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Scarlet red oak tree.

Thankful for Trees

November 11, 2011

I was running errands this weekend, minding my own business and wrapped up in my own thoughts. I walked hugging my sweater to me as I checked tasks off of my list, feeling the first of the cooler breezes that will become the norm as fall soon ends and winter begins.

That's when I first noticed it.

The preparations - they were being made all around me. The rearranging. The reorganizing. The unpacking and dusting off of things that have been asleep for nearly a year.

And hanging in the air around every inch of it was that growing anticipation. The excitement. The rush that almost made you feel like you were already late to the party.

Plains cottonwood tree.

The holidays. Turkey-shaped kitchen accents and cornucopia decorations are taking over the shelves. Grocery stores are stocking extra cranberries and gravies and pumpkins and roasting pans.I can practically smell Thanksgiving dinner on the table.

And, without a moment's hesitation - as if to say these two winter holidays have been fused together - there are also the other decorations adorning the shelves. The reds and greens and whites. The lights. The gingerbread men and even the fruitcake. And the large man with the red suit, white beard and boisterous laugh is getting his rosy cheeks and belly that shakes like a bowl full of jelly ready for the children who are eagerly awaiting his arrival.

November is half over, and the last month and a half of the year are about to whirl past us in their usual dizzying fashion. Like a strong wind gust, the holidays will be here without a warning … and then they'll be gone.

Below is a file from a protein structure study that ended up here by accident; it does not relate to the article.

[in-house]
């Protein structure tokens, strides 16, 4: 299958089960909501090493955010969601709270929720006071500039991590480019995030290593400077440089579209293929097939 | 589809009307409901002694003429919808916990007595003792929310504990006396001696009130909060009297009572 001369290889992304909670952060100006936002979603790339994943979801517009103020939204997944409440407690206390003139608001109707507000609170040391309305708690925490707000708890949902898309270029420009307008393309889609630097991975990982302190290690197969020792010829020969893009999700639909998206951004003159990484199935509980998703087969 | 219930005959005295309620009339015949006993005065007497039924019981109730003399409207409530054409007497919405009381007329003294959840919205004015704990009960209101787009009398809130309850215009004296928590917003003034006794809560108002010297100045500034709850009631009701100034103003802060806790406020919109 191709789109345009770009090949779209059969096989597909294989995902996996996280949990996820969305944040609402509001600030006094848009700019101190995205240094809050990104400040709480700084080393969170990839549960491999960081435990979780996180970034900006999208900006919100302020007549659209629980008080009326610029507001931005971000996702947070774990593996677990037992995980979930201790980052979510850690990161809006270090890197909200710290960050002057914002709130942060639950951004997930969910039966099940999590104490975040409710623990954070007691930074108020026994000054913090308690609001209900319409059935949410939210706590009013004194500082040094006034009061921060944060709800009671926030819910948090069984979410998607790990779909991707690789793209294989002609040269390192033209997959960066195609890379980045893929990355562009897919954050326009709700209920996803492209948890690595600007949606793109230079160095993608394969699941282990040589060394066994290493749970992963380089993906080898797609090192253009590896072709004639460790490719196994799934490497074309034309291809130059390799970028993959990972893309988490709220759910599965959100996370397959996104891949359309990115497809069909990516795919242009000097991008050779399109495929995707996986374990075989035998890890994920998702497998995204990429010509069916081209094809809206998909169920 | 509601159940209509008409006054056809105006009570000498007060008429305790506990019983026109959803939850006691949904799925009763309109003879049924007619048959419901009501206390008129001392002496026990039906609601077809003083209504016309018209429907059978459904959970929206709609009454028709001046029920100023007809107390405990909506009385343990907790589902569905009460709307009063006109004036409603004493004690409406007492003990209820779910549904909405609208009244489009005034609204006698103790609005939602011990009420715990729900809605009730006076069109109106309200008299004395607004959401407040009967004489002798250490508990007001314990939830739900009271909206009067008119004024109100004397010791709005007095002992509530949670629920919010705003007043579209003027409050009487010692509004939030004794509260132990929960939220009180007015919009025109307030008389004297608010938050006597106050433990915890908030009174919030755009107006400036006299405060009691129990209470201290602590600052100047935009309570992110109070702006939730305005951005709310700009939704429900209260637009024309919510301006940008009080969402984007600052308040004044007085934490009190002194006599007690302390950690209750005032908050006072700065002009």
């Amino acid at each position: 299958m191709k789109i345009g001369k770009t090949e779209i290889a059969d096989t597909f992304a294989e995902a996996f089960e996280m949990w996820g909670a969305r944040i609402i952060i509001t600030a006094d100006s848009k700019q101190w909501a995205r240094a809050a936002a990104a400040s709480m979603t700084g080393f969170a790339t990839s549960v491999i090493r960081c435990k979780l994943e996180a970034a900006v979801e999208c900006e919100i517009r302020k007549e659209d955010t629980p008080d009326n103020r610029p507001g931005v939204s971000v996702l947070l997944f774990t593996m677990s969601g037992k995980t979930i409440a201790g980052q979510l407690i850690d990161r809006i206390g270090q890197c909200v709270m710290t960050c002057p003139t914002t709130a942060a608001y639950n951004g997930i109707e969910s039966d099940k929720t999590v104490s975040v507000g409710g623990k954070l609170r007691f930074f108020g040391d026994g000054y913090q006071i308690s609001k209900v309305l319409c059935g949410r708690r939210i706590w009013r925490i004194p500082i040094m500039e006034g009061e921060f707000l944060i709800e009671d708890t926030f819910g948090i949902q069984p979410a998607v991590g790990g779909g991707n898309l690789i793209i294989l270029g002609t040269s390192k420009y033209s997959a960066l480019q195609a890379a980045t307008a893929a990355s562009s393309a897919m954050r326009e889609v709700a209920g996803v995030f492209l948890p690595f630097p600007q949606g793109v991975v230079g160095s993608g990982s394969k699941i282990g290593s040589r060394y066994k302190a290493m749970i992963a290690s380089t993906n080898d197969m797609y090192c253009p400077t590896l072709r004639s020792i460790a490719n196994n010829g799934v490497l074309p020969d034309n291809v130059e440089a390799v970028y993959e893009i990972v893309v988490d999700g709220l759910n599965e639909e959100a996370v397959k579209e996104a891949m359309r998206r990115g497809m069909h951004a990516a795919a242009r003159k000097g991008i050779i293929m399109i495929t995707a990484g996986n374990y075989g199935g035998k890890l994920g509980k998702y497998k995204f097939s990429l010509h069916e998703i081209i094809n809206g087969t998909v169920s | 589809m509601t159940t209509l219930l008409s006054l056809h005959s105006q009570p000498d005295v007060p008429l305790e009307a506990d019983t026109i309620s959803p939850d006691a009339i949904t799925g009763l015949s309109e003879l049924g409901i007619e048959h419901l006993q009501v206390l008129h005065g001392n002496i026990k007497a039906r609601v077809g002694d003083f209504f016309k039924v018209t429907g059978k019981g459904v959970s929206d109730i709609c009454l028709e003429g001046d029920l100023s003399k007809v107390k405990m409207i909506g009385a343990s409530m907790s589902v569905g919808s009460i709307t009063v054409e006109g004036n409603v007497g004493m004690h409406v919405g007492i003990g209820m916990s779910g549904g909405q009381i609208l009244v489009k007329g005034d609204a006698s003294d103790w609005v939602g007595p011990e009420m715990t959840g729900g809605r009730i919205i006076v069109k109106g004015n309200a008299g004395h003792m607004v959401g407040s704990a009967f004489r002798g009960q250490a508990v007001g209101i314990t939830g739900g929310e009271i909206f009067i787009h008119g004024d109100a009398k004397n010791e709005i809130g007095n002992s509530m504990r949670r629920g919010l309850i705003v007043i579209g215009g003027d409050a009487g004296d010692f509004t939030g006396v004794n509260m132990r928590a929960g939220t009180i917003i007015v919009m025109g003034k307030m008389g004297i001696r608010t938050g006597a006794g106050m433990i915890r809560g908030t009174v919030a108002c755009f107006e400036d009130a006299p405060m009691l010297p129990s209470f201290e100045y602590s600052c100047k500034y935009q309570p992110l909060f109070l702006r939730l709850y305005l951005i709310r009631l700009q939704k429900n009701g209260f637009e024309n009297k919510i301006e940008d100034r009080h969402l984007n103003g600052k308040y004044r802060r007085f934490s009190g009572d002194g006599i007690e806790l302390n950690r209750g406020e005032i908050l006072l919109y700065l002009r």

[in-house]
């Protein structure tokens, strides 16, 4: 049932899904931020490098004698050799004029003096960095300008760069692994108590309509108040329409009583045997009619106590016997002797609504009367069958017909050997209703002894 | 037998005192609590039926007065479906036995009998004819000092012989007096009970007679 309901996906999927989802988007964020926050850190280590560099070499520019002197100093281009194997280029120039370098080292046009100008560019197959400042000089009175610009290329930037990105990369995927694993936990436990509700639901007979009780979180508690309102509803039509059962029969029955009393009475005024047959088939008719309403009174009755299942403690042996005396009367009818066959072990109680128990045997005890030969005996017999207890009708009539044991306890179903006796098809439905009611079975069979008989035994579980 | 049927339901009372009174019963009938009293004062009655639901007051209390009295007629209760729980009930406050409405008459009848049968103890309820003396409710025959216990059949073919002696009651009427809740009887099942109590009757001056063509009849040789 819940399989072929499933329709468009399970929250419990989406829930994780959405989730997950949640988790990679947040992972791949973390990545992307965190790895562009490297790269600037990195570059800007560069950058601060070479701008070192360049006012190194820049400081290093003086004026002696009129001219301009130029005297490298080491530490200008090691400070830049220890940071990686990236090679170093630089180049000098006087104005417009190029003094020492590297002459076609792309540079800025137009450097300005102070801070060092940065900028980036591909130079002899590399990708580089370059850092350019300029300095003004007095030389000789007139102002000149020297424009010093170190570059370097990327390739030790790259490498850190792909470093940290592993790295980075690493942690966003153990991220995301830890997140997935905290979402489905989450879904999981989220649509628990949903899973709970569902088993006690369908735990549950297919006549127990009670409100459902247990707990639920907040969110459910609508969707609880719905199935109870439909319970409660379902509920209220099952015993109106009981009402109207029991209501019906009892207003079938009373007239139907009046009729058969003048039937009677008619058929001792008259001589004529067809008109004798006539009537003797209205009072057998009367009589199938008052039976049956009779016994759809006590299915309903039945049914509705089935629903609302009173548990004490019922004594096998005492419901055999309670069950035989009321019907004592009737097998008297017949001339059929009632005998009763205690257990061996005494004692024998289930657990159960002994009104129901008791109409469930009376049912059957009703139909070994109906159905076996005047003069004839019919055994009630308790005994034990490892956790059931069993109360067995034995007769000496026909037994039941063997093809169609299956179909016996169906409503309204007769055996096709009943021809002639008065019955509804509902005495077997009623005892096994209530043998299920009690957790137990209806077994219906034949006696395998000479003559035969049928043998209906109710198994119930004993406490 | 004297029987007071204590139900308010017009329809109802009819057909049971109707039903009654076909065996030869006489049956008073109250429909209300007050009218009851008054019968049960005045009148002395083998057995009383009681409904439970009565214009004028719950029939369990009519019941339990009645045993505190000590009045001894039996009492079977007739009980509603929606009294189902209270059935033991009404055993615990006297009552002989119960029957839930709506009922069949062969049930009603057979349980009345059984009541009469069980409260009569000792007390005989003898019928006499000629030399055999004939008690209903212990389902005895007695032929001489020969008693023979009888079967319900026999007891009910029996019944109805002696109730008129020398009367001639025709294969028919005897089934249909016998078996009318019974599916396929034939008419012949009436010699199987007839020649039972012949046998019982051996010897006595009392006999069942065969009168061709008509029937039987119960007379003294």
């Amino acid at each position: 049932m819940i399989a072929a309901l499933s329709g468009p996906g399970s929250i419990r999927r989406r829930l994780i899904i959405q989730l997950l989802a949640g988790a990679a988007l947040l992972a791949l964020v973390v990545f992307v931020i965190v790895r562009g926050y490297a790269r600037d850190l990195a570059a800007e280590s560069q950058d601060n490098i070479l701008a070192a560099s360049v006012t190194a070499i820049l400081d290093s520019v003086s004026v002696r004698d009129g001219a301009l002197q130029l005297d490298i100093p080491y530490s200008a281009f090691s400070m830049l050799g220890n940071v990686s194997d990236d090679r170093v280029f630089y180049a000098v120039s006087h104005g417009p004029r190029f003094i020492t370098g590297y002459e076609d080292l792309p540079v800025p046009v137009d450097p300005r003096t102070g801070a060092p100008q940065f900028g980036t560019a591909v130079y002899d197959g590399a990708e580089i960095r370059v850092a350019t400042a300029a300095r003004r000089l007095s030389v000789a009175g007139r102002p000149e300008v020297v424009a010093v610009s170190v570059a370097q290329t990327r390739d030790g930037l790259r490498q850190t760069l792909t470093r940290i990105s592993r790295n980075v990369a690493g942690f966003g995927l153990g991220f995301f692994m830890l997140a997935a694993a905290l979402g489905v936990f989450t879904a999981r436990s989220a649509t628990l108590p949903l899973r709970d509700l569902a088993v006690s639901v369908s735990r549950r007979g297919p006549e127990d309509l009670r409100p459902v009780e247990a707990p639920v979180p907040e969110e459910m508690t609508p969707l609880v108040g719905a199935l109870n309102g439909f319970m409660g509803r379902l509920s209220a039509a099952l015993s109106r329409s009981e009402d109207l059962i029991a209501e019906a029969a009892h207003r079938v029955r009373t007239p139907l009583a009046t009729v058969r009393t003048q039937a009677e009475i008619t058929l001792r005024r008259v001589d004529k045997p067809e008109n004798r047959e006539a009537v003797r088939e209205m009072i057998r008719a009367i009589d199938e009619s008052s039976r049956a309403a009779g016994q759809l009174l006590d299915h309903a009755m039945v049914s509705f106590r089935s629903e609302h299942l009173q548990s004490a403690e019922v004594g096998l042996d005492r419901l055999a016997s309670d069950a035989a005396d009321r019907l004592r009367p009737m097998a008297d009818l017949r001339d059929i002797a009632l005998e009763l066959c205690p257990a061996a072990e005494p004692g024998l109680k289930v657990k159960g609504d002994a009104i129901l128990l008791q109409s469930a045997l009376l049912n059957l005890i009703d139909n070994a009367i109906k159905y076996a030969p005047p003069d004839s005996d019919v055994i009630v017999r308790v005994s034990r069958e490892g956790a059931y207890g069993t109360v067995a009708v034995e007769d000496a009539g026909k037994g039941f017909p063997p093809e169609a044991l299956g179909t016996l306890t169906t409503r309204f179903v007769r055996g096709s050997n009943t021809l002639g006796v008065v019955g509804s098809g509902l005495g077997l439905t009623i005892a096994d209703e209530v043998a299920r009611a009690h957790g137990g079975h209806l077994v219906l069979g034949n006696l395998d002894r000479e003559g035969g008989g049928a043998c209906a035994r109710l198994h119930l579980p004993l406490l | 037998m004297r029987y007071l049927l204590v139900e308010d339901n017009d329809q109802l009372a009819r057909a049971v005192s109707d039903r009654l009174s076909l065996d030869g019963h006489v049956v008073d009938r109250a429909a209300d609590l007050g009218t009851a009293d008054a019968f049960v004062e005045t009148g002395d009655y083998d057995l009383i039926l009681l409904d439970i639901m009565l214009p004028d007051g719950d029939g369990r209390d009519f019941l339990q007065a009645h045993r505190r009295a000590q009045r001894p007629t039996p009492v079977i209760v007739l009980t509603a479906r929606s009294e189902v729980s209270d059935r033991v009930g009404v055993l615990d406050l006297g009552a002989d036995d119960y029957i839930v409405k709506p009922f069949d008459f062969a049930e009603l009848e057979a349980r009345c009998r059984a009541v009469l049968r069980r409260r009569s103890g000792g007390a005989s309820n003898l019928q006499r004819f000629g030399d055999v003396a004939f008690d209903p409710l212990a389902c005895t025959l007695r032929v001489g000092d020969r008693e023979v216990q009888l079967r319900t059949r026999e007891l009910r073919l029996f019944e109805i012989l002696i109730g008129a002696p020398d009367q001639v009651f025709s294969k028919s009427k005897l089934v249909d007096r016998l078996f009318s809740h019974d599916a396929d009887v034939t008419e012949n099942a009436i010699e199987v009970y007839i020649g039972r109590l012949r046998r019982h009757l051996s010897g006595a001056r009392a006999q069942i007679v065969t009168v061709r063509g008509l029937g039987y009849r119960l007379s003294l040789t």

Slippery elm tree.

I tend to feel like a hermit during this time of year. The cold stings and I stack on the layers to keep warm, loving the moments inside by the fire and hating the moments outside, rushing from car to building in a shivering flash. It's like my body needs time to adapt to the changing weather, and like any warmth-loving organism, it stubbornly rejects the initial changes.

The cold gets into my bones at this time of year. I think a lot of people tend to feel the same way - isolated and cold in the midst of this holiday preparation flurry.

Many people think of deciduous trees that drop their leaves during the fall and winter in the same fashion - cold, barren and uninteresting. Boring backdrops that lose interest in the midst of bright, recognizable color feasts.

But if you get a chance I highly recommend you fight this urge to retreat and ignore trees that are losing or have lost their flashy leaves.

Rock elm tree.

Study the framework of these trees against the landscape and you'll find their serene structure is full of life and personality.

  • Tall oaks standing strong and defiant against the worst of the bitter wind and snow - bending for no one.
  • Weeping cherries curling down as if hugging themselves against the winter chill.
  • Crabapple trees hanging on to their ruby berries like holiday decorations and providing sustenance for winter birds.
  • A row of trees huddled together, a holiday gathering of their own.

Before the holiday season rushes into full speed, take a moment around this first busy holiday - Thanksgiving - to reflect on these outdoor wonders. Even though they fade into the background, they are still marvels to be thankful for.


EDITOR'S NOTE: We're thankful for you! Thanks for following our blog. As always comments and questions are welcome!

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